The Obama administration said on Monday that 16.4 million uninsured people had gained health coverage since major provisions of the Affordable Care Act began to take effect in 2010, driving the largest reduction in the number of uninsured in about 40 years.
Since the first open enrollment period began in October 2013, the officials said, the proportion of adults lacking insurance has dropped to 13.2 percent, from 20.3 percent.
Sylvia Mathews Burwell, the secretary of health and human services, said the data revealed “the largest reduction in the uninsured in four decades.” Many people gained coverage after the creation of Medicare and Medicaid in 1965.
White House officials said the figures disproved the charges leveled by some Republicans opposed to the law, including governors who have declined to expand their Medicaid programs.
“We’ve seen tens of millions, if not hundreds of millions, of dollars being spent by the president’s political opponents to distort the facts about the true impact of the Affordable Care Act,” Josh Earnest, the White House press secretary, said on Monday. “We’re very pleased about the impact that this has had in expanding coverage for more Americans.”
Polls show that public opinion on the health care law is still deeply divided, and its future could be an issue in next year’s elections. Richard G. Frank, an assistant secretary of health and human services, said the new data showed that “the Affordable Care Act is working.”
Officials said they were publishing the figures to demonstrate its progress on the fifth anniversary of the law, which President Obama signed on March 23, 2010.
Since October 2013, Mr. Frank said, 14.1 million uninsured people ages 18 to 64 have gained insurance. In addition, he said, 2.3 million young adults were covered from 2010 to October 2013 because they were allowed to remain on their parents’ health plans until the age of 26 under a provision of the law.
Federal officials said they did not know how many of the 14.1 million newly insured Americans had gained private coverage through health insurance exchanges and how many had obtained their coverage through Medicaid. Many states say their Medicaid enrollment numbers are larger.
Senator John Barrasso of Wyoming, the chairman of the Senate Republican Policy Committee, said: “Millions of people have lost coverage they liked, and out-of-pocket costs continue to rise. Coverage does not equal care.”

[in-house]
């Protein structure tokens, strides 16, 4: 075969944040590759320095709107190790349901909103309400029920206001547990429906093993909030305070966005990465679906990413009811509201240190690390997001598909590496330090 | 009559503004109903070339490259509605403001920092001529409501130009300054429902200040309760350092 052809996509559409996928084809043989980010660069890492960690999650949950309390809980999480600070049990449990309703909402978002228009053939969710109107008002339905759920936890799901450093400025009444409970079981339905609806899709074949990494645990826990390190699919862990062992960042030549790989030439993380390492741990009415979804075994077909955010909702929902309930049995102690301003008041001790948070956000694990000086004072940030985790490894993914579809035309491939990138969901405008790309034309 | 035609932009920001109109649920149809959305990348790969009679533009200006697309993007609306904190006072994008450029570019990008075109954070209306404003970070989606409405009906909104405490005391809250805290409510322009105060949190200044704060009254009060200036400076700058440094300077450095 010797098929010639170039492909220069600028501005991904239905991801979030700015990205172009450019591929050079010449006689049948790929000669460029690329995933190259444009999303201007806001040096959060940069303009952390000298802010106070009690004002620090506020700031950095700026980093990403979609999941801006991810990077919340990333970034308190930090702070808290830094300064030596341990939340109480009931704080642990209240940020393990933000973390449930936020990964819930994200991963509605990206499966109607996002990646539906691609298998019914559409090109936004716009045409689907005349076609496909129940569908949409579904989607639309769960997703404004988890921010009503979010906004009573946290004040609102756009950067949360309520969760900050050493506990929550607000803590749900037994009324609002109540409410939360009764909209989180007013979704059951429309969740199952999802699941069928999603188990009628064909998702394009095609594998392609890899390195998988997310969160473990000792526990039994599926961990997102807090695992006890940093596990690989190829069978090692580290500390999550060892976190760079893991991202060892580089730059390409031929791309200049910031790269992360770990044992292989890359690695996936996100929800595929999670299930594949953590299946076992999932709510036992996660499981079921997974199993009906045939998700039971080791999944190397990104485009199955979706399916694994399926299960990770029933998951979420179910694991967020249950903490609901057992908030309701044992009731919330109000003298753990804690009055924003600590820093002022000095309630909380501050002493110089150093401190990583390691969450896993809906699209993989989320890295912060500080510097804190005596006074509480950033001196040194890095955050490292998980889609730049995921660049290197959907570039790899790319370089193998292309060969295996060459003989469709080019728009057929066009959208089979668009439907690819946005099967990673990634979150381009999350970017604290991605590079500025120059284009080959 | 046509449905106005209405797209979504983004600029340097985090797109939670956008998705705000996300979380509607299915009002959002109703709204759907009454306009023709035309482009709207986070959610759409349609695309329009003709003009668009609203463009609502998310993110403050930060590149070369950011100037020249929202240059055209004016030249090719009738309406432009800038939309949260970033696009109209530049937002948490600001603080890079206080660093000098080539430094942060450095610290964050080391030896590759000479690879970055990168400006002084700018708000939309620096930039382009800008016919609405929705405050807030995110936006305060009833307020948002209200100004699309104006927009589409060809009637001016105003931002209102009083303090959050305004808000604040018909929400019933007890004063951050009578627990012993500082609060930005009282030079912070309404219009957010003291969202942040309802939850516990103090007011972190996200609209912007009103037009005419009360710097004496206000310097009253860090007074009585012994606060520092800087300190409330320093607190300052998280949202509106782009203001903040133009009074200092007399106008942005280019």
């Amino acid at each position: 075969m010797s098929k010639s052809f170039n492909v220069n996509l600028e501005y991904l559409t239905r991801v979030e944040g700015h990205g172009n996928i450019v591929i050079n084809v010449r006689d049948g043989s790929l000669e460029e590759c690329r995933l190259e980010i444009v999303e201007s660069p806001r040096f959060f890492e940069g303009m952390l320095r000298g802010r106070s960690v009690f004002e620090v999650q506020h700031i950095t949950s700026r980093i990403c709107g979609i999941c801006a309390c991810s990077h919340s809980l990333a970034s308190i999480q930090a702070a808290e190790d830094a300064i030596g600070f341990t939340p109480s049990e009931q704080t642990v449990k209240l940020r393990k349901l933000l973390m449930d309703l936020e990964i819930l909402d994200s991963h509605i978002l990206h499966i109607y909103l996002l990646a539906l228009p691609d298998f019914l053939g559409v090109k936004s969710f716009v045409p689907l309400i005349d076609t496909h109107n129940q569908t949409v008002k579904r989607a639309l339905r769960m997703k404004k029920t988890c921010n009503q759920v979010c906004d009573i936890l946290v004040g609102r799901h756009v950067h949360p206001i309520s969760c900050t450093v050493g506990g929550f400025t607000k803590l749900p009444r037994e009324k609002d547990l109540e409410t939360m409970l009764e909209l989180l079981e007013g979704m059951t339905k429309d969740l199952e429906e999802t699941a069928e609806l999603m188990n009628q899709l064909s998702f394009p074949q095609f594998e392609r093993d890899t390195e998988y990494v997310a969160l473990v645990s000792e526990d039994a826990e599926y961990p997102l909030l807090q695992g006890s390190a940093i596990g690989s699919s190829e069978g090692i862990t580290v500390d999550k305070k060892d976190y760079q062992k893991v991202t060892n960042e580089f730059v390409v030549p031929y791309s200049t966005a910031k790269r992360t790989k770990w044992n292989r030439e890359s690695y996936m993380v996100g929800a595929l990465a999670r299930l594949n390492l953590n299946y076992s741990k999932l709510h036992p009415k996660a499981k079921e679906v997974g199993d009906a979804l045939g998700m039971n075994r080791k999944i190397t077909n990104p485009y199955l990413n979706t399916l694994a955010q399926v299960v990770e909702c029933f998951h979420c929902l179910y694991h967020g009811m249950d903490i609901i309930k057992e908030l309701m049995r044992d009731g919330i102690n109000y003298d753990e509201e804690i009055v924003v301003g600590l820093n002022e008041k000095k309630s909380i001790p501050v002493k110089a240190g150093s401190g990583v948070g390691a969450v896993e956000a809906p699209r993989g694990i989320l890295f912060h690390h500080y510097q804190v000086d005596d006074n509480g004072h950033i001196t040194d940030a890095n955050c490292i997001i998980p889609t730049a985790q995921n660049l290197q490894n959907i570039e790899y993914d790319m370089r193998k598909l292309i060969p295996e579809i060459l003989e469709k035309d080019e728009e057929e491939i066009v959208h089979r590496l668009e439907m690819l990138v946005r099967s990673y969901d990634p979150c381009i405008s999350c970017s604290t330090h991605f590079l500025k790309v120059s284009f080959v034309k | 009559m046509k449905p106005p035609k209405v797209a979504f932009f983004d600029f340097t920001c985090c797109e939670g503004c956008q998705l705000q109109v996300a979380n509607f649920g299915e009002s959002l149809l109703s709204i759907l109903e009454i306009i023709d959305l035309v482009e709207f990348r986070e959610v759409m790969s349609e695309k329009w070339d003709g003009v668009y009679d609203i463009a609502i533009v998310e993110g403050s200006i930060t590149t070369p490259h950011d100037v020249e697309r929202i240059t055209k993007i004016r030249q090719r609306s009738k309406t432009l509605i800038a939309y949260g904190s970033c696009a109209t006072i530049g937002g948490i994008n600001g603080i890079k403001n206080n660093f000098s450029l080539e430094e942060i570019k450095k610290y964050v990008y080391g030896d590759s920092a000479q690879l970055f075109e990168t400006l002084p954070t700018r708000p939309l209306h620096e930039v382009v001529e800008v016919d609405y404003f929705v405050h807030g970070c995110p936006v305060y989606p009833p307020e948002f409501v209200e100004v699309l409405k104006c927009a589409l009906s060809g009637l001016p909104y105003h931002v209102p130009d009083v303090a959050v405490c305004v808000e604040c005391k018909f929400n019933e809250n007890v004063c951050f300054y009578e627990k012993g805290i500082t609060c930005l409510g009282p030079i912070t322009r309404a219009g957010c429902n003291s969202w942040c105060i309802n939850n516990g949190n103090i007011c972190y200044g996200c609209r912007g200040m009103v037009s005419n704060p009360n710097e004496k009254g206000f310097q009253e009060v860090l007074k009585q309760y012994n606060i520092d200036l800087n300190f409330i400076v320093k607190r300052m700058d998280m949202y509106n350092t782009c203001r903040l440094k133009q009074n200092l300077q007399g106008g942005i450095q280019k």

Moreover, he said, the addition of people to the Medicaid rolls is “hardly worth celebrating.”
Mr. Frank said the estimates were obtained by applying a statistical model to data from a large private survey conducted for the Gallup-Healthways Well-Being Index. He predicted that the estimates would be confirmed in surveys conducted by the Census Bureau and the Centers for Disease Control and Prevention.
The administration’s estimates were similar to those of the Congressional Budget Office. In a report last week, the budget office said that the health care law had reduced the number of uninsured people under the age of 65 by 17 million, to a total of 35 million people.
Joseph R. Antos, an economist at the American Enterprise Institute, a right-of-center think tank, said it was not possible to say how much of the reduction in the uninsured resulted from improvements in the economy and how much was attributable to the Affordable Care Act.
All the changes were measured against levels of insurance coverage in the 21-month period from January 2012 to September 2013, just before the beginning of open enrollment under the health law.
For decades, the proportion of blacks who are uninsured has been higher than the proportion for the nation as a whole. If the Obama administration is correct, that gap may be disappearing.
The administration estimated that 2.3 million black adults had gained coverage since October 2013, lowering the proportion who are uninsured to 13.2 percent, the same as the average for all adults.
Federal officials said that 6.6 million non-Hispanic white adults and 4.2 million Latino adults had also gained coverage. The proportion of Latinos who were uninsured dropped to 29.5 percent, from 41.8 percent, the administration said, and the proportion for whites declined to 9 percent, from 14.3 percent.